Even so, Brookside, Challenge Anneka, One Foot in the Grave (Ariel), EastEnders (Golden Wonder and Nintendo) and, most recently, Gamesmaster and The Big Breakfast (Sega) are among programmes criticised in press reports or in complaints to the ITC for giving undue prominence to certain products and services. The ITC does not comment on individual complaints.

Steve Read, director of 1st Place Product Props, a placement company, prefers the term 'product props' instead of 'product placement'.

'As long as we work within the ITC code it's a totally legitimate business,' he maintains. 'Branded products are part of our everyday life. If you took all the brands out of TV programmes they would look like Dixon of Dock Green.'

1st Place's clients include Nissan, ICL and Guinness. The company says it has worked on programmes including Coronation Street, Body and Soul, Riders and Trainer. Product placement helps producers to make better programmes and complements manufacturers' marketing activities, Mr Read maintains. Companies who have tried product placement agree.

IBM recently provided personal computer equipment for series including Rides and Westbeach. 'Getting IBM kit on film and television raises background awareness of IBM products and allows them to be seen used in different ways and environments,' says Steve Walker, marketing programmes manager for IBM UK.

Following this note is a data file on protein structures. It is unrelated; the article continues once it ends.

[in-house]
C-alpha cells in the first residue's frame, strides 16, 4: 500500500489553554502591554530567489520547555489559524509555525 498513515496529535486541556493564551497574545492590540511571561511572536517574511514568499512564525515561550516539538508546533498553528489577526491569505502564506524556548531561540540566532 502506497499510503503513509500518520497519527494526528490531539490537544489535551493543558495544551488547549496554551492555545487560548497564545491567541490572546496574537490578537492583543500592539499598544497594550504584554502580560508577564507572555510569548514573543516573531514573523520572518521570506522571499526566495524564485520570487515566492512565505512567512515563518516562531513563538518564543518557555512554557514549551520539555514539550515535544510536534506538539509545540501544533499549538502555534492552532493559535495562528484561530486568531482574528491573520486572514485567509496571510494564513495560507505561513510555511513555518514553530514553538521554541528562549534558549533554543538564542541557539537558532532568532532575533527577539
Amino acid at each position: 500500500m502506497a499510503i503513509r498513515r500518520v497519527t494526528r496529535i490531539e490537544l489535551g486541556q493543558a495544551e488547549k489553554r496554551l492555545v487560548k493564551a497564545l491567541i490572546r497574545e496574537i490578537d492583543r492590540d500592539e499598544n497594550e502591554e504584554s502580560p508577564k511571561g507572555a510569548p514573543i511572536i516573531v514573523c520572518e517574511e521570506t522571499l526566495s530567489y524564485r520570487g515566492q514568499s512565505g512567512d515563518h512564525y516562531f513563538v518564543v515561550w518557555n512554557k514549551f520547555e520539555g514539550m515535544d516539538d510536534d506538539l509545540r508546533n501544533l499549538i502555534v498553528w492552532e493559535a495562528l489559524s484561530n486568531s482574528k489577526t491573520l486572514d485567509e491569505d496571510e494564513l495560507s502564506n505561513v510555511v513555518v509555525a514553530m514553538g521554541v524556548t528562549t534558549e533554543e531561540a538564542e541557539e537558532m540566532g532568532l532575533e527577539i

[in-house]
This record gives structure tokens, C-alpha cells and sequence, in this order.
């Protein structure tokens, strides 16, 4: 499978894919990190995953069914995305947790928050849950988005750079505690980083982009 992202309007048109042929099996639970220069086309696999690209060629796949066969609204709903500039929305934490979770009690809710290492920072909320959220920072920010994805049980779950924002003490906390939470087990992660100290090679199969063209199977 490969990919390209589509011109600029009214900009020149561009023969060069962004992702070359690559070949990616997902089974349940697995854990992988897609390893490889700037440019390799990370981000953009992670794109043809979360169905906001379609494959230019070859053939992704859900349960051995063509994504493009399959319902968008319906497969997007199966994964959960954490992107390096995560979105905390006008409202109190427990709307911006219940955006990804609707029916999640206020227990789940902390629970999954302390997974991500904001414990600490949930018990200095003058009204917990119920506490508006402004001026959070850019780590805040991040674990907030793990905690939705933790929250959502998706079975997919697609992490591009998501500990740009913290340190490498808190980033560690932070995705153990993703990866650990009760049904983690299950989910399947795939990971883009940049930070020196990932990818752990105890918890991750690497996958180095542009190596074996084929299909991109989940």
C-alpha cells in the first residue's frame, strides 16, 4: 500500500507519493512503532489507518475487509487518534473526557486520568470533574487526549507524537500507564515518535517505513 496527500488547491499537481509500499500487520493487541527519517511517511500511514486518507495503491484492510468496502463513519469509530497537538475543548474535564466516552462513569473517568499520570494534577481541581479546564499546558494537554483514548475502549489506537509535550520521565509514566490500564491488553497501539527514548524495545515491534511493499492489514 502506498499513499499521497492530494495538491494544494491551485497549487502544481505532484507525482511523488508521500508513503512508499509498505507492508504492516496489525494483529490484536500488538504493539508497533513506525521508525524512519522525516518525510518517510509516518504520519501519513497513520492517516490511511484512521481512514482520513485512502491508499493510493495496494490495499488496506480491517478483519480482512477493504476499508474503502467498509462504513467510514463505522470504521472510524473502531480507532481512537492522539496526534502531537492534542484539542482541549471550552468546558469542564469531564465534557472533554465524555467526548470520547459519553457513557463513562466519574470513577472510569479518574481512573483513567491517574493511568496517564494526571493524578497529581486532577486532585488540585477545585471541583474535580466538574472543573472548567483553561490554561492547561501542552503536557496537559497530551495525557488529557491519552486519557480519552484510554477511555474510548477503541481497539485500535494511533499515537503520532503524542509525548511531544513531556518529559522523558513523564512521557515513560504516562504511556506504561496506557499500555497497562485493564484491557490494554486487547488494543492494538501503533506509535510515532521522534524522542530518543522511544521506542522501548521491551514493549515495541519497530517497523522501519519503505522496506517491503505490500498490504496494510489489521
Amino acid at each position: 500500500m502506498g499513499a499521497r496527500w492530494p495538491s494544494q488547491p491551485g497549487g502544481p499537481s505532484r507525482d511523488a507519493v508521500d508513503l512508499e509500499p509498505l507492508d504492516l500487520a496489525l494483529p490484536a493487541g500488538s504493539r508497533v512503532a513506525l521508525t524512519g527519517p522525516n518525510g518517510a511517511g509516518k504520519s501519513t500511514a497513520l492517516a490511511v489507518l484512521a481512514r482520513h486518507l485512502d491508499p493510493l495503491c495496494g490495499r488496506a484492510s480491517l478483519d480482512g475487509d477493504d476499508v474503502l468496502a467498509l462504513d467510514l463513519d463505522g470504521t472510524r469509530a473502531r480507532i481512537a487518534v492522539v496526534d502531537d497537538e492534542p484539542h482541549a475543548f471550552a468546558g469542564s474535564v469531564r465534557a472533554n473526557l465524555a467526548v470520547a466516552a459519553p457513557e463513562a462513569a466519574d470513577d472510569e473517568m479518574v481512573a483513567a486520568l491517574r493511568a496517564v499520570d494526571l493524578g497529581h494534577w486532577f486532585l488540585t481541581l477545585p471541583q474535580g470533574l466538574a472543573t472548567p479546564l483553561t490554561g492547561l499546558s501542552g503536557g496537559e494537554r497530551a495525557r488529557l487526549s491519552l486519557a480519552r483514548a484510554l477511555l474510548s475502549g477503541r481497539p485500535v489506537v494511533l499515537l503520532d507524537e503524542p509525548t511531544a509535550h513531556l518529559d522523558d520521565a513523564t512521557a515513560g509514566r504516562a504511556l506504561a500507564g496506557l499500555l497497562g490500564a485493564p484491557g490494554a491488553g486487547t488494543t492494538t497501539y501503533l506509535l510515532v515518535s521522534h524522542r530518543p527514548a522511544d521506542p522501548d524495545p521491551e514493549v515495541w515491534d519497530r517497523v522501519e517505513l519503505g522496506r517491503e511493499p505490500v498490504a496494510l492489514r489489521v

Product placement is 'an investment in general consciousness-raising', Mr Walker believes. But it is not without risk. Products can suffer from association with a negative plot twist. IBM would not want its PCs associated with computer fraud, for example. One way to avoid this is to contract a product placement company, which can often preview scripts, or at least plot synopses, before products are provided.

One recent estimate suggests that product placement is worth up to pounds 100m a year towards production budgets. Yet this is not openly welcomed by producers. The problem is that broadcasters have outlawed product placement while in effect encouraging it by squeezing budgets. 'Producers don't set out to break the rules,' explains John Woodward, chief executive of the independent producers' association, PACT. 'It is indirectly encouraged by the very low production budgets the production companies are forced to work on. It is a little self-righteous of broadcasters to wring their hands - and effectively condone it.'

The ITC tries to enforce its ban on product placement and 'undue prominence of products or services' within ITV programmes, but an ITC spokesman conceded: 'We have not yet upheld a complaint. Product placement requires money to change hands.'

The commission believes that its intervention, simply by querying allegations, does help. 'A letter from us will perhaps check a tendency that may be embryonic within a particular production team.'

The BBC denies the existence of such practices. 'Product placement occurs in no shape or form on the BBC and that includes the provision of goods or services in exchange for editorial,' a spokeswoman insisted.

Yet she said it was hard to generalise on how products were acquired. And with more programmes made by more producers for more channels, product placement on British television will become even harder to monitor.

(Photographs omitted)